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Sherman Serendipity

I happened upon a treasure the other day. While contemplating the next step in my Sherman family research, for some reason I looked into a desk drawer that I had not opened in a while. There I found a folder marked “Sherman.” I had forgotten all about it.

It contained several Sherman-related documents I have collected over the years. I had tossed them in the folder awaiting a time when I could focus on the Shermans. Surprisingly, some of the papers were documents I had just been considering seeking as a next step in my research. What a find! (not to mention the opportunity to clean out something from the desk drawer).

First I turned my attention to a Civil War Widow’s pension file. It pertains to my ancestor Thomas Sherman’s brother-in-law, John Alvey. I learned the following from this file:

  1. Private John Alvey’s widow Evaline (Thomas’ older sister) filed for a pension in 1867, and she began receiving $8 per month. The pension continued until her death in 1922—a period of 55 years.
  2. The discrepancy on the 1851 Alvey marriage record between her name Evaline Sherman and the recorded name Emeline Shearer was explained as an Estill County, KY scrivener’s error.
  3. Pvt. John Alvey enlisted as a Union volunteer in August, 1862 at Hendersonville, KY. He served in the 8th Kentucky cavalry.
  4. Pvt. John Alvey died of diphtheria in January 1863 in a hospital at Hopkinsville, Kentucky.
  5. When Evaline filed for the pension, both she and two sisters who served as witnesses (Elizabeth Sherman Glover and Gilla Sherman Cobb) had moved from Kentucky to Williamsburgh, Indiana.
  6. Evaline and John Alvey’s only child, Roena, was born December 25, 1852.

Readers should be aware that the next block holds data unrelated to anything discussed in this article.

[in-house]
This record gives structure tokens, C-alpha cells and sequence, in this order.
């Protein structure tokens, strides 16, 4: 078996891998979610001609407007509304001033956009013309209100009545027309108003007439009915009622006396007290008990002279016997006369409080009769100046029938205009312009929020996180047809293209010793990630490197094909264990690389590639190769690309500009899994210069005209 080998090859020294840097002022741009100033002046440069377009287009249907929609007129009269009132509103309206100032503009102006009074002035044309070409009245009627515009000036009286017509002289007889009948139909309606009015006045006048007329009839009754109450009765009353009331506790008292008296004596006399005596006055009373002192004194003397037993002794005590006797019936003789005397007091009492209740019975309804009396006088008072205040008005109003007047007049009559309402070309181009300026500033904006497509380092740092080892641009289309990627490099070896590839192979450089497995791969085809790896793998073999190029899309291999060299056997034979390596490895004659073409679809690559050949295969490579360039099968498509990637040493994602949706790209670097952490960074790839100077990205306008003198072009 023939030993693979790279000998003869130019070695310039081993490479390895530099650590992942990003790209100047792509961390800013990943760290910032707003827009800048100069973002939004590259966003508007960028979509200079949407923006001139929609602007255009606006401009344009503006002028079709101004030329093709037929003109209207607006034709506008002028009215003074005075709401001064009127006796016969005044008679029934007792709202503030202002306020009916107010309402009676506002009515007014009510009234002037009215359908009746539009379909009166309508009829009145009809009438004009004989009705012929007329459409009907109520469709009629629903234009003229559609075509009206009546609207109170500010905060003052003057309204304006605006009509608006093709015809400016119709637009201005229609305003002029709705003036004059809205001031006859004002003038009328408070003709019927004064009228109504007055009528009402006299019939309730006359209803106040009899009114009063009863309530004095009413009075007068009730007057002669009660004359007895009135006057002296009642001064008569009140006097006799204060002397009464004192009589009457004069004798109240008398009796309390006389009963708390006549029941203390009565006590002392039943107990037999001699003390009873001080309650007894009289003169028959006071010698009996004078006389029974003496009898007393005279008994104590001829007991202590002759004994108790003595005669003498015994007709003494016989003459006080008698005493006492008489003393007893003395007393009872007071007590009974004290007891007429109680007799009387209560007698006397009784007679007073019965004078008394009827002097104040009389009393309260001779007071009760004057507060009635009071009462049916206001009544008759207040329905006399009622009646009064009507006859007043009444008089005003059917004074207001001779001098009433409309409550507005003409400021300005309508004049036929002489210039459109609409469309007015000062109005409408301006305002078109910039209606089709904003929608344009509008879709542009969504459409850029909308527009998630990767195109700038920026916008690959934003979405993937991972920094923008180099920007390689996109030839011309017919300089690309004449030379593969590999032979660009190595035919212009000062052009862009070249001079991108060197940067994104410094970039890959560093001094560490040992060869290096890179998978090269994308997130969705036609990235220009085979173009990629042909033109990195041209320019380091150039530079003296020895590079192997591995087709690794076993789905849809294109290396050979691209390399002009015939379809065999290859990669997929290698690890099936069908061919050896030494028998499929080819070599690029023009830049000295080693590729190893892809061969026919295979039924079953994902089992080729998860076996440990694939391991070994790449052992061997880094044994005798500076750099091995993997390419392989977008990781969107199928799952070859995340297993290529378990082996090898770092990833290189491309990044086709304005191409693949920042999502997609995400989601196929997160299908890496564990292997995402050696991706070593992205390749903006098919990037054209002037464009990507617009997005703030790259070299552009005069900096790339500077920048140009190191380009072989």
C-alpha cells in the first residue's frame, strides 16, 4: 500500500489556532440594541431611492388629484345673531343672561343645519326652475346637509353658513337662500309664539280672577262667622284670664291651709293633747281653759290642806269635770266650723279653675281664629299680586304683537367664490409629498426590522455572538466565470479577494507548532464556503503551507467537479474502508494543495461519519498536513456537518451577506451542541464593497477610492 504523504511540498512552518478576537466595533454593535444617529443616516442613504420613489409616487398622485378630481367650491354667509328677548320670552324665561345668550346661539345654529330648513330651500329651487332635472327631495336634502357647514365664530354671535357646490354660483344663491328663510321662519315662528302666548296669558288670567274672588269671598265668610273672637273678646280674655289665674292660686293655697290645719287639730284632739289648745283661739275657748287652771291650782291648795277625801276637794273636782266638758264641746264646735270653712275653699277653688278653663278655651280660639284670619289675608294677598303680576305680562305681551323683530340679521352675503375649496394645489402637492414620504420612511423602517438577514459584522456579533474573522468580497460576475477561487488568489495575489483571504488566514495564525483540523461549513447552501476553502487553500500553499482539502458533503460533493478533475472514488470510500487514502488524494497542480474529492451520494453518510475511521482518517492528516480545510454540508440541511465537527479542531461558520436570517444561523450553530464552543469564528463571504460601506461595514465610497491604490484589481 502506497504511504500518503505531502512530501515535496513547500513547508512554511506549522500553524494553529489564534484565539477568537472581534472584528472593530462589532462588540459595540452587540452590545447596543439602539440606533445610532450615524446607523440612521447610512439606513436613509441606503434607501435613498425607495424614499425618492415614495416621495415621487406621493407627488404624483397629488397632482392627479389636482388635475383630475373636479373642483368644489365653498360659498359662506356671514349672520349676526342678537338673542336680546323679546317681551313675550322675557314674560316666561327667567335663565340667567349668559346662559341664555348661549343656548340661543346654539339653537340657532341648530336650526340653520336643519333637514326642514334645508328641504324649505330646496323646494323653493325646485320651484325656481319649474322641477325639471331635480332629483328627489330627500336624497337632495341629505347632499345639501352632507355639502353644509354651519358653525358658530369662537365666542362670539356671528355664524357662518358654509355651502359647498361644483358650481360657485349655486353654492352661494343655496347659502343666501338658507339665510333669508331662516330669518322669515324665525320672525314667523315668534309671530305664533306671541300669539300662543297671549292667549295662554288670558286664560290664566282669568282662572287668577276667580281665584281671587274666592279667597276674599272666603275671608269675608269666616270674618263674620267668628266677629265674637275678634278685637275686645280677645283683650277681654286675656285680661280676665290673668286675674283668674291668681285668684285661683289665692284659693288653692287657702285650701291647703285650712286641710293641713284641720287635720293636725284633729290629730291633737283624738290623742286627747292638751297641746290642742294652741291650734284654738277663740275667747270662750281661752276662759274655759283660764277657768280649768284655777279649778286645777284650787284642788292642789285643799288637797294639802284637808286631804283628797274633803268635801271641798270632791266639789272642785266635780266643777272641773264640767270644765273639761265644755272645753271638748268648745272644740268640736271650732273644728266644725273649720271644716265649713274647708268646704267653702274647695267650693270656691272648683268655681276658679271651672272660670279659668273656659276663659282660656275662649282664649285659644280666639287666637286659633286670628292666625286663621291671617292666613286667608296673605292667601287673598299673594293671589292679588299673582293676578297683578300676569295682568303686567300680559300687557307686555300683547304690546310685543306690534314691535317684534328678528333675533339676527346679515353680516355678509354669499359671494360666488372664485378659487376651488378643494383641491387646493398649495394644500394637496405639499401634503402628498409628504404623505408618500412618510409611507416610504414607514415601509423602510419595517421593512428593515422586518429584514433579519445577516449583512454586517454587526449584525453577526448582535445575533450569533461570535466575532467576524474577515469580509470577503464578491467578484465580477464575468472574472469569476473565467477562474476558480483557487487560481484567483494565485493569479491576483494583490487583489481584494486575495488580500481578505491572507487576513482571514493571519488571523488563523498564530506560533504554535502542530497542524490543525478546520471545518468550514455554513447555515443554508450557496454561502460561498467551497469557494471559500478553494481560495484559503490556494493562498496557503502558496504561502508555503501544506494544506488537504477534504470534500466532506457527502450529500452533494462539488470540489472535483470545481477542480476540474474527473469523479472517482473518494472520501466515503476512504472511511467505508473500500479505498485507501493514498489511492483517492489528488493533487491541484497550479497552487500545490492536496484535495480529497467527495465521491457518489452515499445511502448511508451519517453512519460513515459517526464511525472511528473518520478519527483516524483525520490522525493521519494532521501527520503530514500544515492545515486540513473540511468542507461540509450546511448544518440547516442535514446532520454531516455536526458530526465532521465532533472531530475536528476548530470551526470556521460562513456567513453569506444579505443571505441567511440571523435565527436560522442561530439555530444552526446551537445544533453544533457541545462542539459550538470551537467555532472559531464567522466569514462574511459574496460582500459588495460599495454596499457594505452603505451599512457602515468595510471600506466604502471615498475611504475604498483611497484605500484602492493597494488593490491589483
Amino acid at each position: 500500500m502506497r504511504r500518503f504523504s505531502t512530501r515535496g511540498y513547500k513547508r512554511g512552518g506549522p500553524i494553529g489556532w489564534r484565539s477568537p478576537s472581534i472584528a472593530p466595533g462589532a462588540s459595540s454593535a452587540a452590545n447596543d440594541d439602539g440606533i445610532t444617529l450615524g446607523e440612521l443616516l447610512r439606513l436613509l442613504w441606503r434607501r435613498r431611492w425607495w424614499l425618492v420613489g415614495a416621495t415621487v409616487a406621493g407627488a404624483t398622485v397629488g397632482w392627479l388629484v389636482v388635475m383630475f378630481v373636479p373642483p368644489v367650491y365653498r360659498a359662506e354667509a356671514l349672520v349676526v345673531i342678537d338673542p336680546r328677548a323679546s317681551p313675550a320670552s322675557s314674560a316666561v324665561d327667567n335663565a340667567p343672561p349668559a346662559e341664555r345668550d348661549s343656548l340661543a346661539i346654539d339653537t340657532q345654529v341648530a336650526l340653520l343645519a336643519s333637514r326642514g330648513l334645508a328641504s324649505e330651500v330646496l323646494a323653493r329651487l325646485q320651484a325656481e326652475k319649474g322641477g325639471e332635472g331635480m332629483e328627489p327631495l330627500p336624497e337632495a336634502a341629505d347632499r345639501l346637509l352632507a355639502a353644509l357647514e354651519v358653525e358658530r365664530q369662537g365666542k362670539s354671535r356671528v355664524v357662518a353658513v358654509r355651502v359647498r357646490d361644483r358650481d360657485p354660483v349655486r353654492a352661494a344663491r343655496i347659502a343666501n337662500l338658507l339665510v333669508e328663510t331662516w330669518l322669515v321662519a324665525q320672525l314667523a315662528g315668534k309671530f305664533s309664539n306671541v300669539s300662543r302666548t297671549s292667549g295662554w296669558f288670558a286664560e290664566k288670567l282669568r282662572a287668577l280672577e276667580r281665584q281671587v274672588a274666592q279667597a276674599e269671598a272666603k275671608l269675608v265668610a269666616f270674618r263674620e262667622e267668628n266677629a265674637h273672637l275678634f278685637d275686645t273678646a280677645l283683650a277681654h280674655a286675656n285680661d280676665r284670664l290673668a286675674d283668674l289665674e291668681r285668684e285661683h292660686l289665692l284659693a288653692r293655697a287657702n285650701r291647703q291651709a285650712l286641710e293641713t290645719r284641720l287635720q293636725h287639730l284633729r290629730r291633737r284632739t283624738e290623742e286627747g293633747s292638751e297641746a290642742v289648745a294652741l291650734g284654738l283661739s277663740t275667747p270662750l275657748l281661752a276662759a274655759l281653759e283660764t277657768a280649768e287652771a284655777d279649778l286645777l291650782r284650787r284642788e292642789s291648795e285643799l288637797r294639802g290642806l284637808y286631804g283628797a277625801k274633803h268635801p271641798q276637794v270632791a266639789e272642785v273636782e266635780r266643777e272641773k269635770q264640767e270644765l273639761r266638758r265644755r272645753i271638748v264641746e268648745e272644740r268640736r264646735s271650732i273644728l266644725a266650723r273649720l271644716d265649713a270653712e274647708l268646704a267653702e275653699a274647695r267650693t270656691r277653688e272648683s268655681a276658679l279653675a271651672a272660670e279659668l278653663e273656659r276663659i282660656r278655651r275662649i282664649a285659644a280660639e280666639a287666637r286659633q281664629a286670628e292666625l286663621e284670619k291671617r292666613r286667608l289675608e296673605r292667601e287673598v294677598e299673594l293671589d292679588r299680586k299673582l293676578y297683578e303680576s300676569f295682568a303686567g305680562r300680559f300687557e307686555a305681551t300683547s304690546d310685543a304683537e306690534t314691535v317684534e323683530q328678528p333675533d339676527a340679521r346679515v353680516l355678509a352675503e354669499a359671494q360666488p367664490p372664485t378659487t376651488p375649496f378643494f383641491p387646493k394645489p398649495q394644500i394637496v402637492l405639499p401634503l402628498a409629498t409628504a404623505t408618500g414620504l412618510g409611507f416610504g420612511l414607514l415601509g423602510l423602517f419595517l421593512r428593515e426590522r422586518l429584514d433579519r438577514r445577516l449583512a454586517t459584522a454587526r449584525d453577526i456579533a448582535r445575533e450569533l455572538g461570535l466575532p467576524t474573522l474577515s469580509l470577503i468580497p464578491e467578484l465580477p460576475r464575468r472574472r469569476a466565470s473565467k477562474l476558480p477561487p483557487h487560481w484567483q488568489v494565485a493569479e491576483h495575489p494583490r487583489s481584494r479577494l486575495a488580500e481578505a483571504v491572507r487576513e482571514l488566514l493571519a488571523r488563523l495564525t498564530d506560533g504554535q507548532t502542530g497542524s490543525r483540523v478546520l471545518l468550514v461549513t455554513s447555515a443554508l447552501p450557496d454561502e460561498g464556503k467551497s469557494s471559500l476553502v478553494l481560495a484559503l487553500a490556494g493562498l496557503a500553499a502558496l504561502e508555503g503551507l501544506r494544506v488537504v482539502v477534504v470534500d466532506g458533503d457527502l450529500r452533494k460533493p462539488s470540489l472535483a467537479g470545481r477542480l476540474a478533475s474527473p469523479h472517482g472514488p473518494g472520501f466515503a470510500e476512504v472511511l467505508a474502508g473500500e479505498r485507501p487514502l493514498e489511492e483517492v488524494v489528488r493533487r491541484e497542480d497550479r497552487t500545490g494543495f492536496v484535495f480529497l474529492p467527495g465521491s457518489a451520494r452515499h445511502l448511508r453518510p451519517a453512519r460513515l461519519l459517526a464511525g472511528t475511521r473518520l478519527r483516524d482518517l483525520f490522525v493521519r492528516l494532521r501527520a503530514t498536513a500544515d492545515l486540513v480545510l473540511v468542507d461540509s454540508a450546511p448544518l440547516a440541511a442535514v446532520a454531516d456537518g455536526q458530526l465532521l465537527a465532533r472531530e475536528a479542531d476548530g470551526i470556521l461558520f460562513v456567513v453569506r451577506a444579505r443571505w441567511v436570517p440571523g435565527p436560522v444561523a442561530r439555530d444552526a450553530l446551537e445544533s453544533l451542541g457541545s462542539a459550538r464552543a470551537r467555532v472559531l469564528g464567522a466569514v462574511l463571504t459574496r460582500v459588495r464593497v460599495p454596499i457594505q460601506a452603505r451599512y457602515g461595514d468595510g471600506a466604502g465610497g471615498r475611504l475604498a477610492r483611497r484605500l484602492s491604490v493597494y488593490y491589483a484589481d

Finding this Sherman folder just when I needed it becomes another example of that genealogy serendipity I experience every so often. Other genealogists talk about it, too. It is almost as if our ancestors want to be found, and they nudge us in the right direction. I cannot wait to see what else I find in this long-forgotten folder.

Find A Mug Book

Genealogists doing research on people who lived in the nineteenth century need to look for a mug book.

By “mug book”, I do not mean the collection of photos of criminals kept by the police. I mean the kind of books put together by towns and counties in the late 1800’s to preserve the history of their pioneer days. Genealogists call these publications mug books.

These books offer a gold mine to the genealogist. They include information on families that settled in the locality, the history of the area, and descriptions of the local geography. Often they include valuable lists, too, like names of those who served in the Civil War, or names of all the pastors of the local churches.

This week I have spent time reviewing a couple of county histories from Coles County, Illinois. My Carter, Reed, Kirkham, and Templeton ancestors settled in Coles County when the area first opened for settlement about 1829. The county histories, or mug books, date from 1879 and 1905. The children of the original settlers were still living then, and they may well have contributed information to these books. From these, I gleaned family information that otherwise was lost.

I learned that John Carter was from Kentucky. He worked occasionally as a blacksmith but did not follow it as a regular business. He gave it up for other pursuits when another man set up shop. Forty years later, John’s daughter and her husband continued to live on the same land where John built his first cabin.

I learned that Caleb Reed was a charter member of the Freemason Lodge in 1863, and he served as Junior Warden. His father Thomas, a pioneer settler, came from Kentucky, too.

One of the books, the 1879 History of Coles County, includes wonderful anecdotes of pioneer life. Unfortunately, the writer attached no names to the stories.

For example, the book tells of a local minister’s preaching tour where he stopped in to visit various settlers and to share a meal. At one backwoods cabin he found the parents relaxing by the fire and smoking cob-pipes. The daughter was cooking a meal of stewed coon and buckwheat batter. The book goes on to relate that “A portion of the hem of some of her undergarments had been torn from its native place and was dangling within an inch or two of the floor, and as she would move about the fire, it would now and then draggle in the frying batter…When dinner was announced a little later, he could eat but a few mouthfuls.”

Was this my family? I will never know, but stories like these give us a great picture of the everyday lives of our ancestors. When doing research in the 1800’s time frame, especially in the Midwest, is usually pays off to consult a mug book.

 

A Handy Tool for Genealogists